this resistance to the disease acquired from infected closely related animal(although not mentioned in the passage) is providing an alternate explanation.
please correct me where i am going wrong,because option D is logical too.
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Re: Ferber's syndrome, a viral disease that frequently affects cattle [#permalink]
The correct option says that chickens commercially raised for meat are generally "brought to market" during the first year of life.

Is everyone supposed to know what "brought to market" means? I understand that this could be very natural to some people, but I had to spend quite a lot of time, to just make sense of what this option was trying to say..
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Re: Ferber's syndrome, a viral disease that frequently affects cattle [#permalink]
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JAIN09 wrote:
hello experts
i have a doubt regarding OPTION C
i think immunity is what the body has naturally
while the option is discussing about something acquired i.e resistance to the disease.
this resistance to the disease acquired from infected closely related animal(although not mentioned in the passage) is providing an alternate explanation.
please correct me where i am going wrong,because option D is logical too.

According to this logic, the last sentence would translate to: "The fact that Ferber's syndrome is only rarely observed in chickens does not indicate that most chickens have a NATURAL immunity to the virus, since they could have DEVELOPED the resistance by exposure to a closely related infectious organism."

But the word "natural" changes the meaning entirely. Immunities are not ony what the body has naturally. We are given many immunizations by doctors. For example, many children in the US receive a shot (immunization) that protects them against diphtheria, tetanus, and pertussis. Now the children are immune to those infections despite not having a NATURAL immunity.

We need something that explains why the syndrome is rarely observed in chickens if they are NOT immune to it. If the chickens developed resistance by exposure to a closely related infectious organism, then the chickens WOULD be immune to it. In other words, if choice (C) were the answer, the passage would boil down to:

• Why don't we observe the syndrome in chickens if they are not immune to it?
• (choice C) - because they are immune to it.

Clearly we have not addressed the discrepancy. Instead, we have altered the facts given in the passage.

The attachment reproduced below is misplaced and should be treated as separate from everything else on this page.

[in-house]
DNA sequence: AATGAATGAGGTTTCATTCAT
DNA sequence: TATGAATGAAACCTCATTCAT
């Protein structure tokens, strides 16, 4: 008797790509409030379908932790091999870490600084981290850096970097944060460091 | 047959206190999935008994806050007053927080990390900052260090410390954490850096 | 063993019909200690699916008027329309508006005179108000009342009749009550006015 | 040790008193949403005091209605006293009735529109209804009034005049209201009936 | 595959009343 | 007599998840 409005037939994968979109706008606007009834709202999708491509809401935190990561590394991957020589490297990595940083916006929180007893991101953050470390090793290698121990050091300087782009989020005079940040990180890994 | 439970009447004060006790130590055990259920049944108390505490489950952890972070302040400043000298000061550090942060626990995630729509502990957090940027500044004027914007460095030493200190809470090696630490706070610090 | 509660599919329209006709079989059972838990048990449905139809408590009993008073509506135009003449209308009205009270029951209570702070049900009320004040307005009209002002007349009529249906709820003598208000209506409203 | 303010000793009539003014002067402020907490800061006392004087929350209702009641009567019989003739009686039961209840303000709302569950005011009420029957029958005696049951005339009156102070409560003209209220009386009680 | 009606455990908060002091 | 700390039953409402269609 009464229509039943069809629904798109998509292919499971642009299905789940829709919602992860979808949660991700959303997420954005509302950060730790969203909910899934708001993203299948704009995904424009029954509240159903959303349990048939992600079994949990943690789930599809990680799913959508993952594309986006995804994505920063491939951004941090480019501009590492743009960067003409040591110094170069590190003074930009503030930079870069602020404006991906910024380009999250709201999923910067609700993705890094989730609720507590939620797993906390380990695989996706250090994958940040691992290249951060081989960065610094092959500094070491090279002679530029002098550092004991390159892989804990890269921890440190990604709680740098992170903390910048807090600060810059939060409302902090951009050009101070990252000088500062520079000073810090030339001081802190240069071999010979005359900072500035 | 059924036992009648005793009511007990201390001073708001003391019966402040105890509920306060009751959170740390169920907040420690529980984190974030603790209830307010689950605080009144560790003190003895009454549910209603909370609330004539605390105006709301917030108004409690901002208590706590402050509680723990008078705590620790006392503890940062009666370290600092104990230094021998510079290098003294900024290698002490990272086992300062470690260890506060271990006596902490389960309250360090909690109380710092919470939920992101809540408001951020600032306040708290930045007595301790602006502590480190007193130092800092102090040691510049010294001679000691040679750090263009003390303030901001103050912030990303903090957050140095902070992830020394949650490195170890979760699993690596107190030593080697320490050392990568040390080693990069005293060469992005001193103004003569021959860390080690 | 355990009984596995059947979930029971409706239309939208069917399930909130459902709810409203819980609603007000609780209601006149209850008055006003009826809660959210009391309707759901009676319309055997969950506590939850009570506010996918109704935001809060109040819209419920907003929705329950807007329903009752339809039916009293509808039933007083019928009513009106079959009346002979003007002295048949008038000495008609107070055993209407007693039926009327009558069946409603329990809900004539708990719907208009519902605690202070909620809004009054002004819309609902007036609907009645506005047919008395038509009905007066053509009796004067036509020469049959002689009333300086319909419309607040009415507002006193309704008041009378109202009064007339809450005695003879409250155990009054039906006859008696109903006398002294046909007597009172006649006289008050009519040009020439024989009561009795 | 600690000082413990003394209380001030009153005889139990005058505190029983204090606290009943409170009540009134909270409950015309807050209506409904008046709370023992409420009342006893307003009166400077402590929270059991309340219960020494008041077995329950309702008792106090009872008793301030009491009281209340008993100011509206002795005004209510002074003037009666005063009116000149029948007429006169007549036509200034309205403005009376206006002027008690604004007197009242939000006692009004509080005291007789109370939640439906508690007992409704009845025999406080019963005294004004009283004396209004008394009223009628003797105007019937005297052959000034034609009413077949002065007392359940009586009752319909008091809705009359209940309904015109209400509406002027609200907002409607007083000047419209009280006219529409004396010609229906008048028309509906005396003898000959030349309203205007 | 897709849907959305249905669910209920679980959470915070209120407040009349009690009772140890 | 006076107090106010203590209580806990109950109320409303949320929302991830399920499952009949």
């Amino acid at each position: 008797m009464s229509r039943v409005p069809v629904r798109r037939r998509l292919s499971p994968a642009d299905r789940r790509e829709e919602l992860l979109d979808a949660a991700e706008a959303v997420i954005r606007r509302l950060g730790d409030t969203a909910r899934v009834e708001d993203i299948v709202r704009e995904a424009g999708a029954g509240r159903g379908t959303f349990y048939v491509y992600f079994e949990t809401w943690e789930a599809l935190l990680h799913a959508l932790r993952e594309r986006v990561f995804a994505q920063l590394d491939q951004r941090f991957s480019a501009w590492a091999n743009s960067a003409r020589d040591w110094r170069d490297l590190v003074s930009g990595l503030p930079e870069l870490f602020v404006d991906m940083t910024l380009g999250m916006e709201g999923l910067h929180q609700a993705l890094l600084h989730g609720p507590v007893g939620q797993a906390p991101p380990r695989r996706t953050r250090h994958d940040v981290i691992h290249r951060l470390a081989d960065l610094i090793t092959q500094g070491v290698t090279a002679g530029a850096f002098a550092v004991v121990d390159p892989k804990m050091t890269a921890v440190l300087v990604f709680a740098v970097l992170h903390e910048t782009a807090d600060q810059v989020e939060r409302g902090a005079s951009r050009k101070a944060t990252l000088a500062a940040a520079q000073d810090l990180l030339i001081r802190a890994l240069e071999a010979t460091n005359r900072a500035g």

Choice (D) is a much better answer.

sukanyar wrote:
The correct option says that chickens commercially raised for meat are generally "brought to market" during the first year of life.

Is everyone supposed to know what "brought to market" means? I understand that this could be very natural to some people, but I had to spend quite a lot of time, to just make sense of what this option was trying to say..

The best clue here is the word "commercially", which tells us that the meat is going to be sold. With that context, we should recognize "market" as a place where the meat can be sold. Thus, even if you think of "brought to market" as literally meaning "brought to where it will be sold", you'd be able to answer the question.

Yes, this question would be easier if you immediately recognized the meaning of that phrase, but if you find yourself in that predicament again, try to use contextual clues to determine the meaning.

I hope that helps!
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what exactly are complete the argument questions [#permalink]
how do we tackle complete the argument questions?

Which of the following most logically completes the argument?

Ferber’s syndrome, a viral disease that frequently affects cattle, is transmitted to these animals through infected feed. Even though chickens commercially raised for meat are often fed the type of feed identified as the source of infection in cattle, Ferber’s syndrome is only rarely observed in chickens. This fact, however, does not indicate that most chickens are immune to the virus that causes Ferber’s syndrome, since ________.

this is a question from og17, when I read it seems like an inference question. but really is it? or do we simply treat this question type as a strengthen/assumption question?
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Re: what exactly are complete the argument questions [#permalink]
It doesn't look like an inference question. It looks more like the argument is trying to weaken this conclusion that most chickens are immune to the virus that causes Ferber’s syndrome.